Cable Music Channel
|Cable Music Channel|
|Launched||October 26, 1984|
|Closed||November 30, 1984|
|Owned by||Turner Broadcasting
Ted Turner (founder)
|Picture format||NTSC 480i|
||This article needs additional citations for verification. (August 2011)|
Cable Music Channel (CMC) was an all-music video channel created by Ted Turner and launched in 1984 by Turner Broadcasting System, providing the first national competition to MTV. Turner later stated that the channel existed at the behest of the cable industry as a defense mechanism against MTV's unsuccessful attempts to increase by twofold the fees cable systems paid to carry the channel; Turner offered the channel with no fees.
The idea of music on TV was nothing new for Ted Turner. In 1970, Turner's independent TV station, WTCG-TV in Atlanta, aired an all-music program called "The Now Explosion" nights and weekends, up to 28 hours per week. In 1983, Turner's TBS network created Night Tracks, a late night weekend music video block. The success of Night Tracks led Turner to take on MTV with the Cable Music Channel.
CMC signed on at 3:00 PM ET/12:00 PM PT on October 26, 1984 with CMC President Robert Wussler at a podium in CMC's studios in Los Angeles introducing the network and the playing of The Star Spangled Banner (which was a tradition whenever a new Turner Broadcasting System network first signed on). Afterwards, Wussler introduced CMC Vice-President and General Manager Scott Sassa to the podium. Sassa quickly greeted the crowd and then introduced 13th District Councilwoman Peggy Stevenson to the podium. Stevenson presented Ted Turner a City of Los Angeles proclamation declaring October 26, 1984 as Cable Music Channel Day signed by Los Angeles Mayor Tom Bradley and herself. Turner gave a brief speech that the network is "gonna play a wide arrangement of music. We're gonna stay away from excessively violent or degrading clips towards women that MTV is so fond of running." Afterwards he pushed a big red button on the wall behind him with a defiant "Take that, MTV!" and kicked off the channel with CMC VJs Jeff Gonzer and Raechel Donahue introducing the Randy Newman music video "I Love L.A.".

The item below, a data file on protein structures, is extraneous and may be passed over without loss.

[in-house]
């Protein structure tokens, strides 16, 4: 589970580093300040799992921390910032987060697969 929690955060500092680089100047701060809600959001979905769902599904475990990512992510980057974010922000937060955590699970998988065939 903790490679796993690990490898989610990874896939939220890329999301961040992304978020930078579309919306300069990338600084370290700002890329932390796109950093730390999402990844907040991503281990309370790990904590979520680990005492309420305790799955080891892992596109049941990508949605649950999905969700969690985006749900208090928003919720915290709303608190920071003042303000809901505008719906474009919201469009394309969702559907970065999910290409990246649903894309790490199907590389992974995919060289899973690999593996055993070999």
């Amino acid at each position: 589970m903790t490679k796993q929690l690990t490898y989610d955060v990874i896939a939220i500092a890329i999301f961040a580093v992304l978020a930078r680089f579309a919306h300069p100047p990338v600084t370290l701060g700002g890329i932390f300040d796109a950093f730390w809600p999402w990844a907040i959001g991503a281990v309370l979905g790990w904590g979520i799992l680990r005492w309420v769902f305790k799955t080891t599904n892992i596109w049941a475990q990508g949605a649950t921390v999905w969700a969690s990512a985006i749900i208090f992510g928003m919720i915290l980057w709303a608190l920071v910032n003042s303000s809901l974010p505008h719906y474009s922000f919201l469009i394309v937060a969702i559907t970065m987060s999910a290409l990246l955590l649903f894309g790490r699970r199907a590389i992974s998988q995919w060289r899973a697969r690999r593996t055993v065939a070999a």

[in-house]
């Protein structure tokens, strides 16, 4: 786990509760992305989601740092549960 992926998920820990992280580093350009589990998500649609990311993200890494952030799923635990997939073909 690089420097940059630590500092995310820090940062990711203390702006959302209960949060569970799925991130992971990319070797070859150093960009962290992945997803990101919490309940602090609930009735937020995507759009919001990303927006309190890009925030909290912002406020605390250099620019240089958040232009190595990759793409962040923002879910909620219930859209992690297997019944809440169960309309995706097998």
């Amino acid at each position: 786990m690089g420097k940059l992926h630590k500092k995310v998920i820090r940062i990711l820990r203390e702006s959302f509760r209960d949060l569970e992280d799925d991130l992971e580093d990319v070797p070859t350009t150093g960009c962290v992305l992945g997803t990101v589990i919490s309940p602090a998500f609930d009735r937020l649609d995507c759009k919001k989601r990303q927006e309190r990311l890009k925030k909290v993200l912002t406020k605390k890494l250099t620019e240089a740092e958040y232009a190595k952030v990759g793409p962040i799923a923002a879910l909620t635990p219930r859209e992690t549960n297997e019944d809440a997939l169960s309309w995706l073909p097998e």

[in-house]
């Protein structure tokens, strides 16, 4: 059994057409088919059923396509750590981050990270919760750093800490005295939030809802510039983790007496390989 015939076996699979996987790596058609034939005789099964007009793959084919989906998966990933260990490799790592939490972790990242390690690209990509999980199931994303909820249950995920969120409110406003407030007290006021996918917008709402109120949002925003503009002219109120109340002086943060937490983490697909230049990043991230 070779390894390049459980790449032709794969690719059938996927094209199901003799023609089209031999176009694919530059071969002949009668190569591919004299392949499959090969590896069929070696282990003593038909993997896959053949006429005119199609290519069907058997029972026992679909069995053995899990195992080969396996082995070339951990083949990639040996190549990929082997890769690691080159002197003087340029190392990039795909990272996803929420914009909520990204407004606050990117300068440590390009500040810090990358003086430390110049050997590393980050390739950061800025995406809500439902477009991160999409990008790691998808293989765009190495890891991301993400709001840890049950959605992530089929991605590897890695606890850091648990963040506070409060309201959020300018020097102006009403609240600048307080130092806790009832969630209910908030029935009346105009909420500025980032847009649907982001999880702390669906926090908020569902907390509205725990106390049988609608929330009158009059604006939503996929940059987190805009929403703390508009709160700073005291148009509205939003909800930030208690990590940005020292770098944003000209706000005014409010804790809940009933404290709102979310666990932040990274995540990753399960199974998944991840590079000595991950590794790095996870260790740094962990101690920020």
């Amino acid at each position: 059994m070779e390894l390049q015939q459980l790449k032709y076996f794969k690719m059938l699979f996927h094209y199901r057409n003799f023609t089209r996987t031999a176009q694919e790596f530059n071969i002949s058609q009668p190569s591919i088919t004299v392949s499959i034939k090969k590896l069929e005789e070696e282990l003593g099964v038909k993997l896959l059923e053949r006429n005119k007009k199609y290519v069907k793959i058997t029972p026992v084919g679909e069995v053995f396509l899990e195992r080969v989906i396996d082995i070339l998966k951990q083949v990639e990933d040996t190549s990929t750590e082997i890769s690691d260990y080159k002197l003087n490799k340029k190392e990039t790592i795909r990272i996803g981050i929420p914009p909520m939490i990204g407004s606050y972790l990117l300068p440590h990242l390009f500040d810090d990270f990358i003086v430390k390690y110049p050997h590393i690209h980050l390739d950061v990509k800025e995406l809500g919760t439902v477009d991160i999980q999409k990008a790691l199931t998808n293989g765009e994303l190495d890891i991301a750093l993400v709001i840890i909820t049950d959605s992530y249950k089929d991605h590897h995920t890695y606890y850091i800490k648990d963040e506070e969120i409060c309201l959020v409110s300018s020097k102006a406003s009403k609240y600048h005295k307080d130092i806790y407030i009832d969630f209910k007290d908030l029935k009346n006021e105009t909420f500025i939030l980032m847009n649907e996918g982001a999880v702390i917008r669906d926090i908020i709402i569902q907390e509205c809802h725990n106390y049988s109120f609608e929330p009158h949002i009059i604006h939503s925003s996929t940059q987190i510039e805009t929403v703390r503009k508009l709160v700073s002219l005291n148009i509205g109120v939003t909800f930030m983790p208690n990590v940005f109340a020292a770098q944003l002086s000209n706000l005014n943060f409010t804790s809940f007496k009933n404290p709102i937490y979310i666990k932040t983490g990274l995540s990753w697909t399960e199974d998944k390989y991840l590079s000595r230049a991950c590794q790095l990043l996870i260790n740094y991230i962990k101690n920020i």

CMC vs. MTV
MTV was AOR and the VJ segments were pre-recorded; CMC was CHR (which enabled them to play soft rock, crossover country, dance and urban hits) and live. CMC also did news, sports and weather reports. MTV's video jockeys were seen; CMC's video jockeys were just heard. MTV's studios and offices were in a New York apartment; CMC's studios and offices were in a Los Angeles house (as opposed to Atlanta, where the headquarters of Turner Broadcasting System are located). CMC promoted itself as avoiding sexually and violently explicit music videos to capitalize on the perception that MTV actually played those types of videos. In fact, MTV had strict guidelines about the types of behavior which could be shown in videos and frequently returned clips to the labels for re-editing.
As a money-losing venture
It quickly became clear that CMC was losing money fast, due to an inability to sign up cable systems (many of whom didn't have the space for another all-music channel) or secure the rights to play top videos (MTV was accused of pressuring artists not to sell to CMC, citing "exclusivity" agreements). Within a month, despite an estimated audience of 2.5 million, Turner realized the jig was up; on November 29, he decided to sell CMC to MTV for $1 million, and MTV agreed to buy $500,000 worth of advertising on Turner's other channels, including CNN. Ironically, MTV used the channel (and its space on the Satcom satellite) to help form its new sister network, VH1, which launched on New Year's Day, 1985. In another ironic twist, Time Warner, the successor to MTV's then part-owners Warner Communications would purchase Turner's networks in 1996 (MTV by that point, was owned by Viacom, which was split in two companies in 2006 and is still owned by the new Viacom).
Cable Music Channel officially signed off just before midnight ET on November 30, 1984; the last chyroned video aired was "Take Me to Heart" by Quarterflash, followed by a signoff listing the entire crew of CMC interspersed through the video "I Love L.A." by Randy Newman. As the screen faded to black, CMC VJ Raechel Donahue said, "Well, it's not really goodbye you know darlings. We'll always be there somewhere so watch this space. Say goodbye y'all now." A male voice replied, "Goodbye y'all." Ten seconds later, the signal was cut off.
CMC's five weeks on the air made it one of the shortest-lived American cable networks ever. However, some of its background graphics lived on and were reused on Night Tracks from 1985-1989.
- [Billboard Magazine, 22 August 1970, p. 76]
- Mr. Pop Culture: Mr. Pop History - Music News from the week of October 27, 1984
- Cable Music Channel sign on
- Cable Music Channel sign off